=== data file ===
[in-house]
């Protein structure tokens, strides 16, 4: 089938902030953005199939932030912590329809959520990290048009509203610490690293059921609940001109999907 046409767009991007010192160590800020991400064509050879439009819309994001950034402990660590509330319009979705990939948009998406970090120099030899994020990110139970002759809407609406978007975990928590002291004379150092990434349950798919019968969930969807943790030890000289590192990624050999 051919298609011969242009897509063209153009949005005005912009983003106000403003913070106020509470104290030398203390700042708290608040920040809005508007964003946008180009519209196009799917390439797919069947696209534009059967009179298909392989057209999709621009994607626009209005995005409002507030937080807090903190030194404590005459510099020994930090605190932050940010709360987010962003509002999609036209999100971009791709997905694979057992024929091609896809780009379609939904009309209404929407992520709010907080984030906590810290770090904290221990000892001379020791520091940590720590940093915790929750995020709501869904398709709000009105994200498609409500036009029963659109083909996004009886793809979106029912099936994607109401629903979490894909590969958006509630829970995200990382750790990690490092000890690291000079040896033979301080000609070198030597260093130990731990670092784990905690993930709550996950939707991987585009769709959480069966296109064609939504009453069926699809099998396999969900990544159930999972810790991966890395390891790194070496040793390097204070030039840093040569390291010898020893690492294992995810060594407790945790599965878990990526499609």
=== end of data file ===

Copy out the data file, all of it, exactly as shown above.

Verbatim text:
[in-house]
């Protein structure tokens, strides 16, 4: 089938902030953005199939932030912590329809959520990290048009509203610490690293059921609940001109999907 046409767009991007010192160590800020991400064509050879439009819309994001950034402990660590509330319009979705990939948009998406970090120099030899994020990110139970002759809407609406978007975990928590002291004379150092990434349950798919019968969930969807943790030890000289590192990624050999 051919298609011969242009897509063209153009949005005005912009983003106000403003913070106020509470104290030398203390700042708290608040920040809005508007964003946008180009519209196009799917390439797919069947696209534009059967009179298909392989057209999709621009994607626009209005995005409002507030937080807090903190030194404590005459510099020994930090605190932050940010709360987010962003509002999609036209999100971009791709997905694979057992024929091609896809780009379609939904009309209404929407992520709010907080984030906590810290770090904290221990000892001379020791520091940590720590940093915790929750995020709501869904398709709000009105994200498609409500036009029963659109083909996004009886793809979106029912099936994607109401629903979490894909590969958006509630829970995200990382750790990690490092000890690291000079040896033979301080000609070198030597260093130990731990670092784990905690993930709550996950939707991987585009769709959480069966296109064609939504009453069926699809099998396999969900990544159930999972810790991966890395390891790194070496040793390097204070030039840093040569390291010898020893690492294992995810060594407790945790599965878990990526499609």